These actions were politically dumb and racist, and Brown has distanced himself from them but has not apologized for those campaign workers. Cherokee Nation Principal Chief Bill John Baker called the event racist. By the way: Would Baker pass Brown’s test? (A little noted fact about the recently assassinated Ambassador to Libya, Chris Stevens, is that he was a member of the Chinook Nation. Would he pass the test?)

Co-author of this post and UMass Graduate Student, Dwanna Robertson, is a member of the Muscogee/Creek Nation, and writes a thoughtful plea for critical reflexivity about First Nation folk during the fall season: Halloween is often a chance to reinforce racist stereotypes with costumes like ”Native American/Pocahottie” are no exception. In 2011 there was a fantastic ”We’re a Culture, Not a Costume” campaign by an Ohio University student group. (Image from S.T.A.R.S. website)

Culture not costume

Back to Brown’s assertion idea that our eyes can tell us a person’s race. Sociologist Mary Campbell has been working on misclassification of race based upon skin tone, finding not only that American Indians experience a high level of misidentification, but that in the process they also experience higher levels of psychological distress.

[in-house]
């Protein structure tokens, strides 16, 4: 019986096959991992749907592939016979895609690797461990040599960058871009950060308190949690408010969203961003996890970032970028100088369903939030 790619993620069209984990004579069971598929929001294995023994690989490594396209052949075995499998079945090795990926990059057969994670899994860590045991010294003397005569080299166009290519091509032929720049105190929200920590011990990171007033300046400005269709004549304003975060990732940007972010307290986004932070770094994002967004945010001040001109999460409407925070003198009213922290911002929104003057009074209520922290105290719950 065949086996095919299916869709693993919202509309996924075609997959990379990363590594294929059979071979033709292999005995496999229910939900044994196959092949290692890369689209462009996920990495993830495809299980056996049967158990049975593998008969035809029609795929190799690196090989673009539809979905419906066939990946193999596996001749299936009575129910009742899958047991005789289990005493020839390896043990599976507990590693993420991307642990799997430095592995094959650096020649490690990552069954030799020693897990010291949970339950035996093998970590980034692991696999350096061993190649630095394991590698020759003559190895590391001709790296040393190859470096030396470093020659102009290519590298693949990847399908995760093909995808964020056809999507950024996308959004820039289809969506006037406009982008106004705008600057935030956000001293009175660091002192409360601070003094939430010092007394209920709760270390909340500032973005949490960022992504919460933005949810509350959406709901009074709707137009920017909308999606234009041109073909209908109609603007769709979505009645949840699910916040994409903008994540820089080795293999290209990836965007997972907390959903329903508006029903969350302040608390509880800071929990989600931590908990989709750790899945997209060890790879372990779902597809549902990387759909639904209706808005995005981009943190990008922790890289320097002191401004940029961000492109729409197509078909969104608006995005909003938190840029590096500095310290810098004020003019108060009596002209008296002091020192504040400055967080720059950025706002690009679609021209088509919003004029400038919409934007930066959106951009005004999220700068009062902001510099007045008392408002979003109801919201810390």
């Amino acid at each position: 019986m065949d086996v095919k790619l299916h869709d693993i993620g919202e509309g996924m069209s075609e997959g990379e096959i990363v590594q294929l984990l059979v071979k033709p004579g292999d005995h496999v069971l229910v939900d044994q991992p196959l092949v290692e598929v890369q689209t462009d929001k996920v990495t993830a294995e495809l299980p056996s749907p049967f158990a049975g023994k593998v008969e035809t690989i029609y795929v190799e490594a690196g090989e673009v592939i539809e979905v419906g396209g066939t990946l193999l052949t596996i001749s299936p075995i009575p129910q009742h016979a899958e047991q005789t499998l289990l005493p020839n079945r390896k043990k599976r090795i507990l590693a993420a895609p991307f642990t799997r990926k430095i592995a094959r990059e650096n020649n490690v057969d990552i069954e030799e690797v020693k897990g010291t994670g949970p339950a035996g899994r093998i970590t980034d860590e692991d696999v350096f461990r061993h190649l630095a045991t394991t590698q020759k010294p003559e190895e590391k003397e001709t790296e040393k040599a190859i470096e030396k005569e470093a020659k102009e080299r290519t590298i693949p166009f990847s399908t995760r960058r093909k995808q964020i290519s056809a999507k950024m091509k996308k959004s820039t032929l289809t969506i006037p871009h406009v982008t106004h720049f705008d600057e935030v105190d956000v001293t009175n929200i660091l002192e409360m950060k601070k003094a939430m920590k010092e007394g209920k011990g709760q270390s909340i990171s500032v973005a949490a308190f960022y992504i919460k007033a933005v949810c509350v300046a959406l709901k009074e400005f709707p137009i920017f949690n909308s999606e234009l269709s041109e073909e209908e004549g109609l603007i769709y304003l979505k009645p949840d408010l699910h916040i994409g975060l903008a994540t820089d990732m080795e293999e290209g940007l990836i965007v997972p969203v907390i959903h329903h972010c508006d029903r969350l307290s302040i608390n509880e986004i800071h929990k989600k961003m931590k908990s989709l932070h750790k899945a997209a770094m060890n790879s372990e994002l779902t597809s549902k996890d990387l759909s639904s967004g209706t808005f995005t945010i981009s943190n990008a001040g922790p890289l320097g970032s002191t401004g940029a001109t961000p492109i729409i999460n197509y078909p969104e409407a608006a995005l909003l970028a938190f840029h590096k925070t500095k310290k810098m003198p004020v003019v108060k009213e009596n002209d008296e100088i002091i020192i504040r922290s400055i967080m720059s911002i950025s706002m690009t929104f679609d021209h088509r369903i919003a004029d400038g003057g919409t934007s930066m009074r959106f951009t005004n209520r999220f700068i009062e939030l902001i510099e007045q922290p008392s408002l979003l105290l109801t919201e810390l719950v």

Although it was mostly constructed as a lark, the website, All Look Same, offers the chance for site visitors to confront their own misidentification with a test for you to guess if a picture is of a Korean, Chinese or Japanese person. Dyske Suematsu, created the site because he was often surprised that people confused his Japanese heritage and thought it would be interesting and humorous to see if people, Asians and non-Asians alike, could tell the groups apart. He thought it would be a way to celebrate similarities and differences, and he received positive and negative feedback over it.